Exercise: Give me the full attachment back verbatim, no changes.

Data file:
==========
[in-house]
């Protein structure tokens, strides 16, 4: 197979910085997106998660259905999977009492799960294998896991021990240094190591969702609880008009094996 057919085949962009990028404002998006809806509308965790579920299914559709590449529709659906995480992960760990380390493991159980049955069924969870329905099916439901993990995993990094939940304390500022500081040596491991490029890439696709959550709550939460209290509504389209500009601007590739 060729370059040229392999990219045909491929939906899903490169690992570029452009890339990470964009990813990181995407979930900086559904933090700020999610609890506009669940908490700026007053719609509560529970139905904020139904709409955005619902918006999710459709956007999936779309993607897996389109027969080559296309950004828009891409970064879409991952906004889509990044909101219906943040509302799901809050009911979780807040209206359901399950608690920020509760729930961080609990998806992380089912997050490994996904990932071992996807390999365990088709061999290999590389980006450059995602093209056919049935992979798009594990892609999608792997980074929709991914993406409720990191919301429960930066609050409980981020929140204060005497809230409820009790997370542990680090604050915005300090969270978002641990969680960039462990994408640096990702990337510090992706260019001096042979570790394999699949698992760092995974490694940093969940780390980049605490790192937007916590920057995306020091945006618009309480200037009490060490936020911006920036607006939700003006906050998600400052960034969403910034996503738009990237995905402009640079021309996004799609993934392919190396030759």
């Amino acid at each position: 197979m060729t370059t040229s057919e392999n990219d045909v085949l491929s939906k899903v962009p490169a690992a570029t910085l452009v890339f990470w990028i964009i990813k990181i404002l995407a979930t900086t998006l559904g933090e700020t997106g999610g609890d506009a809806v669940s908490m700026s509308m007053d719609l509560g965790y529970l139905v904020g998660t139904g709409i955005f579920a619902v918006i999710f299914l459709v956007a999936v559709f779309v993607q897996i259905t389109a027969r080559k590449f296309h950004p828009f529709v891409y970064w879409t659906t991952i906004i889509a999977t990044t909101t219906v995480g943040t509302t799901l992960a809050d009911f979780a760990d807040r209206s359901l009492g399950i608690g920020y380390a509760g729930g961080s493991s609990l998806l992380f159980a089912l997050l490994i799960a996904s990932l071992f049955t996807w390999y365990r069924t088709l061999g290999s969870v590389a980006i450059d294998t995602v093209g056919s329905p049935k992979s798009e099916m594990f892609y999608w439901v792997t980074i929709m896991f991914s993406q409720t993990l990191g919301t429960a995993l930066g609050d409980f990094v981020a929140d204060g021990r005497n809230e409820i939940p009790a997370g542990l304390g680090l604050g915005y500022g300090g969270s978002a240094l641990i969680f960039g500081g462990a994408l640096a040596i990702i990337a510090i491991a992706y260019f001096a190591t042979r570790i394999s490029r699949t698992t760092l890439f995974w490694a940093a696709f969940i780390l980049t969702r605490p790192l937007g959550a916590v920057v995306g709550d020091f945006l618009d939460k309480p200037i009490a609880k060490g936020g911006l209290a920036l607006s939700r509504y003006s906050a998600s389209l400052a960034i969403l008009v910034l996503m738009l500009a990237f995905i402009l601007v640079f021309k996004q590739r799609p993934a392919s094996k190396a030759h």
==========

[in-house]
């Protein structure tokens, strides 16, 4: 197979910085997106998660259905999977009492799960294998896991021990240094190591969702609880008009094996 057919085949962009990028404002998006809806509308965790579920299914559709590449529709659906995480992960760990380390493991159980049955069924969870329905099916439901993990995993990094939940304390500022500081040596491991490029890439696709959550709550939460209290509504389209500009601007590739 060729370059040229392999990219045909491929939906899903490169690992570029452009890339990470964009990813990181995407979930900086559904933090700020999610609890506009669940908490700026007053719609509560529970139905904020139904709409955005619902918006999710459709956007999936779309993607897996389109027969080559296309950004828009891409970064879409991952906004889509990044909101219906943040509302799901809050009911979780807040209206359901399950608690920020509760729930961080609990998806992380089912997050490994996904990932071992996807390999365990088709061999290999590389980006450059995602093209056919049935992979798009594990892609999608792997980074929709991914993406409720990191919301429960930066609050409980981020929140204060005497809230409820009790997370542990680090604050915005300090969270978002641990969680960039462990994408640096990702990337510090992706260019001096042979570790394999699949698992760092995974490694940093969940780390980049605490790192937007916590920057995306020091945006618009309480200037009490060490936020911006920036607006939700003006906050998600400052960034969403910034996503738009990237995905402009640079021309996004799609993934392919190396030759």
């Amino acid at each position: 197979m060729t370059t040229s057919e392999n990219d045909v085949l491929s939906k899903v962009p490169a690992a570029t910085l452009v890339f990470w990028i964009i990813k990181i404002l995407a979930t900086t998006l559904g933090e700020t997106g999610g609890d506009a809806v669940s908490m700026s509308m007053d719609l509560g965790y529970l139905v904020g998660t139904g709409i955005f579920a619902v918006i999710f299914l459709v956007a999936v559709f779309v993607q897996i259905t389109a027969r080559k590449f296309h950004p828009f529709v891409y970064w879409t659906t991952i906004i889509a999977t990044t909101t219906v995480g943040t509302t799901l992960a809050d009911f979780a760990d807040r209206s359901l009492g399950i608690g920020y380390a509760g729930g961080s493991s609990l998806l992380f159980a089912l997050l490994i799960a996904s990932l071992f049955t996807w390999y365990r069924t088709l061999g290999s969870v590389a980006i450059d294998t995602v093209g056919s329905p049935k992979s798009e099916m594990f892609y999608w439901v792997t980074i929709m896991f991914s993406q409720t993990l990191g919301t429960a995993l930066g609050d409980f990094v981020a929140d204060g021990r005497n809230e409820i939940p009790a997370g542990l304390g680090l604050g915005y500022g300090g969270s978002a240094l641990i969680f960039g500081g462990a994408l640096a040596i990702i990337a510090i491991a992706y260019f001096a190591t042979r570790i394999s490029r699949t698992t760092l890439f995974w490694a940093a696709f969940i780390l980049t969702r605490p790192l937007g959550a916590v920057v995306g709550d020091f945006l618009d939460k309480p200037i009490a609880k060490g936020g911006l209290a920036l607006s939700r509504y003006s906050a998600s389209l400052a960034i969403l008009v910034l996503m738009l500009a990237f995905i402009l601007v640079f021309k996004q590739r799609p993934a392919s094996k190396a030759h």